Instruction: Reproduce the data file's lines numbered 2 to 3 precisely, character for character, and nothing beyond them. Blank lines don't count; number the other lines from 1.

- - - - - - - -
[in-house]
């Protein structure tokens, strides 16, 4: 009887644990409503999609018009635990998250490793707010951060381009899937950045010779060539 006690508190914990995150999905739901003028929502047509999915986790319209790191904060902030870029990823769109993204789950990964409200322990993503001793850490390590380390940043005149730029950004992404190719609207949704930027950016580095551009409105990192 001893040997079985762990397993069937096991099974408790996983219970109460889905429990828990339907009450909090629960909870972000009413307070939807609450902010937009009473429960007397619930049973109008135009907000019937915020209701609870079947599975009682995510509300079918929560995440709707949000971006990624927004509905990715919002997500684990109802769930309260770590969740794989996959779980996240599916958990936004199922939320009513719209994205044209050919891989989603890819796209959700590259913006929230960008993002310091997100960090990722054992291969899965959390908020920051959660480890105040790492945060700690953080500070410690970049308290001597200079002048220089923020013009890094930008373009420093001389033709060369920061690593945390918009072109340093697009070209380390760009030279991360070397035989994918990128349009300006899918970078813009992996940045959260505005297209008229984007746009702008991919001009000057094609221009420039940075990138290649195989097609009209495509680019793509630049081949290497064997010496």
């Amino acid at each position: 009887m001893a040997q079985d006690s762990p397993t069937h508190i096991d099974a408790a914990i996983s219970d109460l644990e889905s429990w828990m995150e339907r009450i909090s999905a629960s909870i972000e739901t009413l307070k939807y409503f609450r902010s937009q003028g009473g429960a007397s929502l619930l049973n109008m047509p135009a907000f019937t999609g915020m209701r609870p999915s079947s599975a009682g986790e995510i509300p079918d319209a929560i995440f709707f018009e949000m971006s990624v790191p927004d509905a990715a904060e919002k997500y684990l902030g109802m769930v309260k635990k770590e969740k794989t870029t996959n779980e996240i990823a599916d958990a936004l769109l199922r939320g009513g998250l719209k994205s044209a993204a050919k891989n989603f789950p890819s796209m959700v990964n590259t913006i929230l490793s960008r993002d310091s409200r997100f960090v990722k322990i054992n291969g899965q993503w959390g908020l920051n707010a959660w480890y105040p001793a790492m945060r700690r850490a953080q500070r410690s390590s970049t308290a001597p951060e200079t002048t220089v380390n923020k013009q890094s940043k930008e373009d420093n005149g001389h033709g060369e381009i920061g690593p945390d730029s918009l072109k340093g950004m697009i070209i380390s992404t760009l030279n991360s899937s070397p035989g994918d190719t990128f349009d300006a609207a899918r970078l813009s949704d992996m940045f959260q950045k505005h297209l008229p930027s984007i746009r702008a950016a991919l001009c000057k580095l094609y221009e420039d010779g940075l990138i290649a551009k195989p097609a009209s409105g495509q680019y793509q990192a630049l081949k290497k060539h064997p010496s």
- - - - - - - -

């Protein structure tokens, strides 16, 4: 009887644990409503999609018009635990998250490793707010951060381009899937950045010779060539 006690508190914990995150999905739901003028929502047509999915986790319209790191904060902030870029990823769109993204789950990964409200322990993503001793850490390590380390940043005149730029950004992404190719609207949704930027950016580095551009409105990192 001893040997079985762990397993069937096991099974408790996983219970109460889905429990828990339907009450909090629960909870972000009413307070939807609450902010937009009473429960007397619930049973109008135009907000019937915020209701609870079947599975009682995510509300079918929560995440709707949000971006990624927004509905990715919002997500684990109802769930309260770590969740794989996959779980996240599916958990936004199922939320009513719209994205044209050919891989989603890819796209959700590259913006929230960008993002310091997100960090990722054992291969899965959390908020920051959660480890105040790492945060700690953080500070410690970049308290001597200079002048220089923020013009890094930008373009420093001389033709060369920061690593945390918009072109340093697009070209380390760009030279991360070397035989994918990128349009300006899918970078813009992996940045959260505005297209008229984007746009702008991919001009000057094609221009420039940075990138290649195989097609009209495509680019793509630049081949290497064997010496």
């Amino acid at each position: 009887m001893a040997q079985d006690s762990p397993t069937h508190i096991d099974a408790a914990i996983s219970d109460l644990e889905s429990w828990m995150e339907r009450i909090s999905a629960s909870i972000e739901t009413l307070k939807y409503f609450r902010s937009q003028g009473g429960a007397s929502l619930l049973n109008m047509p135009a907000f019937t999609g915020m209701r609870p999915s079947s599975a009682g986790e995510i509300p079918d319209a929560i995440f709707f018009e949000m971006s990624v790191p927004d509905a990715a904060e919002k997500y684990l902030g109802m769930v309260k635990k770590e969740k794989t870029t996959n779980e996240i990823a599916d958990a936004l769109l199922r939320g009513g998250l719209k994205s044209a993204a050919k891989n989603f789950p890819s796209m959700v990964n590259t913006i929230l490793s960008r993002d310091s409200r997100f960090v990722k322990i054992n291969g899965q993503w959390g908020l920051n707010a959660w480890y105040p001793a790492m945060r700690r850490a953080q500070r410690s390590s970049t308290a001597p951060e200079t002048t220089v380390n923020k013009q890094s940043k930008e373009d420093n005149g001389h033709g060369e381009i920061g690593p945390d730029s918009l072109k340093g950004m697009i070209i380390s992404t760009l030279n991360s899937s070397p035989g994918d190719t990128f349009d300006a609207a899918r970078l813009s949704d992996m940045f959260q950045k505005h297209l008229p930027s984007i746009r702008a950016a991919l001009c000057k580095l094609y221009e420039d010779g940075l990138i290649a551009k195989p097609a009209s409105g495509q680019y793509q990192a630049l081949k290497k060539h064997p010496s």